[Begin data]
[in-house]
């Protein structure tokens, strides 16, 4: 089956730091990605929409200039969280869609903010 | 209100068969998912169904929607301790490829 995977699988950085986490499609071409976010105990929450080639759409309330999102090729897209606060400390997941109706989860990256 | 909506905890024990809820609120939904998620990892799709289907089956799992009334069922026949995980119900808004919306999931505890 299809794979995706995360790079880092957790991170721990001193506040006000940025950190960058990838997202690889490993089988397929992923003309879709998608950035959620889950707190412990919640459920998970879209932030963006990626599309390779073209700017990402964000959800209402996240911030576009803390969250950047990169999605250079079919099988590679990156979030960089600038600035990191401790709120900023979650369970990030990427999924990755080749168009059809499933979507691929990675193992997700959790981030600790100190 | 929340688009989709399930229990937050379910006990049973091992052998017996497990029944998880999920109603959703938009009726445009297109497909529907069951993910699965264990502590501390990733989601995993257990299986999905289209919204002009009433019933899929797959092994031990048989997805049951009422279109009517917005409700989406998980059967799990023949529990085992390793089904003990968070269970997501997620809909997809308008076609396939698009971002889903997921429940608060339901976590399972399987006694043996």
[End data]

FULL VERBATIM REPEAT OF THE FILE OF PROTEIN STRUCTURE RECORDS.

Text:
[in-house]
């Protein structure tokens, strides 16, 4: 089956730091990605929409200039969280869609903010 | 209100068969998912169904929607301790490829 995977699988950085986490499609071409976010105990929450080639759409309330999102090729897209606060400390997941109706989860990256 | 909506905890024990809820609120939904998620990892799709289907089956799992009334069922026949995980119900808004919306999931505890 299809794979995706995360790079880092957790991170721990001193506040006000940025950190960058990838997202690889490993089988397929992923003309879709998608950035959620889950707190412990919640459920998970879209932030963006990626599309390779073209700017990402964000959800209402996240911030576009803390969250950047990169999605250079079919099988590679990156979030960089600038600035990191401790709120900023979650369970990030990427999924990755080749168009059809499933979507691929990675193992997700959790981030600790100190 | 929340688009989709399930229990937050379910006990049973091992052998017996497990029944998880999920109603959703938009009726445009297109497909529907069951993910699965264990502590501390990733989601995993257990299986999905289209919204002009009433019933899929797959092994031990048989997805049951009422279109009517917005409700989406998980059967799990023949529990085992390793089904003990968070269970997501997620809909997809308008076609396939698009971002889903997921429940608060339901976590399972399987006694043996």